Jeremiah M. Kling, Jr. 1948–2009 Jerry began his long career of serving the public after leaving the U.S. Army as a sergeant in the military police. He served as a police officer for several local townships, including Hummelstown. Jerry was a member of, and served on, many boards and numerous organizations in the mid state. These included; Hummelstown Borough Council since 2001, president since 2006, co-chair of the 250th Hummelstown Anniversary Celebration, past president and a board director of the Hummelstown Arts Festival, former president and was currently treasurer of the Dauphin/Lebanon Boroughs Association since 2004, former president and currently vice president of the Hummelstown Civic Association, and the founder and chair of the Hummelstown Lollipop Drop New Year’s Eve celebration since 2002. He was also a township supervisor and chair of Conewago Township from 1988 to 2000, president of the Humane Society of Harrisburg Area from 1993 to 2000, chairman of the Community Committee of the “Connecting the Community in the Heart of Hummelstown” Capital Campaign, which successfully raised $1.5 million for the new Hummelstown branch of the Dauphin County Library System, and was recently appointed to the Pennsylvania Pharmacy Board. Jerry was employed by the Office of the Attorney General as an Agent Supervisor. Jerry has been selected for the Sara Haldeman Haly Impact Award for both his lifetime of community involvement and his dedication to literacy as evidenced by his efforts to help build a new library for the Hummelstown area through his work on the capital campaign, his support of related events and in many other ways. Jerry’s posthumous “Impact” award will be presented to his wife, Carol Ann Kling, who supported him in his many efforts.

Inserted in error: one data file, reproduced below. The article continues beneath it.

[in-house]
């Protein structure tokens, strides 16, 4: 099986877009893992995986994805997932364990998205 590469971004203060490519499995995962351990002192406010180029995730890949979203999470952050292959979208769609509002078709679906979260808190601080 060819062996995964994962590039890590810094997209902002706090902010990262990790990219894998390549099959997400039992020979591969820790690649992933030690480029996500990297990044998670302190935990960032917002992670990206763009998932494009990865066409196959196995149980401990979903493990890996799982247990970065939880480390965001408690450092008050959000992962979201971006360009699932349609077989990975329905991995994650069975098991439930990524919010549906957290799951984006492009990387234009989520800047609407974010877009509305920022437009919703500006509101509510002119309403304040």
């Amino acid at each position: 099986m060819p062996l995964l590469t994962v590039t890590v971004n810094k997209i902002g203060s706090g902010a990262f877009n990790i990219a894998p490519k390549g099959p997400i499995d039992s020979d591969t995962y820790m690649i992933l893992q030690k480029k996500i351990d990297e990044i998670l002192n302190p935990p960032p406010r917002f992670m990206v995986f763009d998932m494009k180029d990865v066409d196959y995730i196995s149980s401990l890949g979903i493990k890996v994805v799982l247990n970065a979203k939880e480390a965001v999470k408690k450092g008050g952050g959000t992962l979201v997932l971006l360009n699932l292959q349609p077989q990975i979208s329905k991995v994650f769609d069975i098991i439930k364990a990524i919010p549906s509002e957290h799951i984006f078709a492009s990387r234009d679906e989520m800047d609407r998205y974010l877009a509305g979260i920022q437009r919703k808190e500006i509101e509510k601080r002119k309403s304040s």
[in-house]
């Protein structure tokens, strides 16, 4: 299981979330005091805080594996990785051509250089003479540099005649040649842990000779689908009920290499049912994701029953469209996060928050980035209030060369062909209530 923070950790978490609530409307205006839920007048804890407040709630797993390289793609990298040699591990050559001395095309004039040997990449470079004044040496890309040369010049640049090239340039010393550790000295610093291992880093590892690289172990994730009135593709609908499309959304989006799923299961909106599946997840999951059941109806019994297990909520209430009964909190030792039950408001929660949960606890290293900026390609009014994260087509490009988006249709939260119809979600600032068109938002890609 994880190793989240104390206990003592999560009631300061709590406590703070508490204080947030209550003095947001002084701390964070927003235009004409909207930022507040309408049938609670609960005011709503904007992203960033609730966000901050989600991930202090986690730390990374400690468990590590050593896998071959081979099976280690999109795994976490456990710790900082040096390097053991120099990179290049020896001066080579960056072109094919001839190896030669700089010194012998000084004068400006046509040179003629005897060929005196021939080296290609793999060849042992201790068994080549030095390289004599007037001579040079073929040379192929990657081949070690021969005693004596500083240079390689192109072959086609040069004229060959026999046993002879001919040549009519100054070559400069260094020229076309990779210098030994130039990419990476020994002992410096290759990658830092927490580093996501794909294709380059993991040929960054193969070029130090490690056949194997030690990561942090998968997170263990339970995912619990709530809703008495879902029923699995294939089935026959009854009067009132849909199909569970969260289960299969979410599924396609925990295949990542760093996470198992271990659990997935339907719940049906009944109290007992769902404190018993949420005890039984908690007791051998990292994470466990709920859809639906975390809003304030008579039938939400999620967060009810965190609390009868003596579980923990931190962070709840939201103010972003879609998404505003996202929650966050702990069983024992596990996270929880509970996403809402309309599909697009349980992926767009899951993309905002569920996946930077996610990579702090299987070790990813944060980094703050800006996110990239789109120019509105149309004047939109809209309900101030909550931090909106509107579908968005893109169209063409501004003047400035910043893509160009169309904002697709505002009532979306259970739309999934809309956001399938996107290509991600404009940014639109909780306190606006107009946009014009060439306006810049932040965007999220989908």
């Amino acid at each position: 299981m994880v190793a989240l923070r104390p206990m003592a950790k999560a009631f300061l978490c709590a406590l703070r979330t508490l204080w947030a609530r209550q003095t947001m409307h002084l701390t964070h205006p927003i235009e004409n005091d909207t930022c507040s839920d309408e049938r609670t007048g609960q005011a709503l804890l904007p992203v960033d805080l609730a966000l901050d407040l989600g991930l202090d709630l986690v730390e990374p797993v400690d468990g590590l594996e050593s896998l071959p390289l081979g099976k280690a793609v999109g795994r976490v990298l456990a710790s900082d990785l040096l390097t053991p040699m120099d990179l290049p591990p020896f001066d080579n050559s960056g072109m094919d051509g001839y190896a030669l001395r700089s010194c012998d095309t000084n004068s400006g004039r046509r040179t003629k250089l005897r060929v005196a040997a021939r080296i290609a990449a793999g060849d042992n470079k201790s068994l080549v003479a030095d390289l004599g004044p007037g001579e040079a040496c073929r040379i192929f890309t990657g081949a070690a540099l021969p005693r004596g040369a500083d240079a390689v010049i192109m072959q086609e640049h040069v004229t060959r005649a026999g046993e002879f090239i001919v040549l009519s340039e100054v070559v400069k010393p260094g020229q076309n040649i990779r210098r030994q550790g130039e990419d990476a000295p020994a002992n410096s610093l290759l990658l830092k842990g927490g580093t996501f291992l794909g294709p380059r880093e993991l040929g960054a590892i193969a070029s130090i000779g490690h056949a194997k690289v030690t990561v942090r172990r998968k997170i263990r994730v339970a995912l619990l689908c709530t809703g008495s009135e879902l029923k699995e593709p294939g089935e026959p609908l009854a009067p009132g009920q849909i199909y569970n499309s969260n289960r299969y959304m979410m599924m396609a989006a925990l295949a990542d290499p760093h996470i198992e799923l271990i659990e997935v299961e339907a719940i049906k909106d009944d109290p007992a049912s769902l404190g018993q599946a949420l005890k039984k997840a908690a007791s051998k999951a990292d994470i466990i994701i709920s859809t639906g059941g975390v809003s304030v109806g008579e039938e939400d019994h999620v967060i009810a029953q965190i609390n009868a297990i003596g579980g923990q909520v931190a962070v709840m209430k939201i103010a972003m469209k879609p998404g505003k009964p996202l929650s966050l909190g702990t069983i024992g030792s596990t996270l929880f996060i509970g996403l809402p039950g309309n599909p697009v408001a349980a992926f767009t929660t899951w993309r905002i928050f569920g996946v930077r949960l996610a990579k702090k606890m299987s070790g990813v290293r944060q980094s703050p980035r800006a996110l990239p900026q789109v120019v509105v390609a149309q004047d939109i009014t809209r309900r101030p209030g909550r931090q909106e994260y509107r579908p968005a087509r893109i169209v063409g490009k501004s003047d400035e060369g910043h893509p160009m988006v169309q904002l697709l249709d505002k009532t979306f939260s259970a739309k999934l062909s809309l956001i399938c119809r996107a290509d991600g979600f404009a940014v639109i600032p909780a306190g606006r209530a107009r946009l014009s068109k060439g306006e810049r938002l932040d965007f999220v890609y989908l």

Joe Bedard Joe Bedard grew up in New Cumberland, Pennsylvania with six brothers and sisters. After attending West Virginia University and receiving his degree in marketing, Bedard worked for Hershey Chocolate Company selling truckloads of candy bars and kisses for more than four years. In 1988, he started his commercial real estate career at NAI CIR specializing in sales and leasing of office and industrial buildings, investments and land. Listening to Debbie Reuvenny, the Early Childhood Development Director at Harrisburg School District, during a 2004 Rotary meeting, he identified an opportunity to collect and distribute books to low income kids for free. His idea has become a program called Share Kids Books. Many of the top employers in the area hold Kids Book Drives and then Share Kids Books distributes them to schools and organizations serving low income kids. More than 225,000 books have been delivered, including 100,000 new books from publishers and more than 100 schools and organizations have received free books through the Share Kids Books program. Bedard has two children in college, Brie, 22 and Greg, 19 and loves yoga, cycling, personal development and travel.
Grantville Area Food Pantry Richard Williams began his career as a public school teacher in Pennsylvania and New York. Eventually he enrolled in graduate school and earned his masters and doctorate degrees from the University of Pittsburgh. While working on his doctorate, he began teaching at Harrisburg Area Community College, a career that lasted from 1965 to1998. In 1998, when he retired from HACC, Williams co-founded the Grantville Area Food Pantry at Faith United Church of Christ in Grantville with Pastor George Robertson.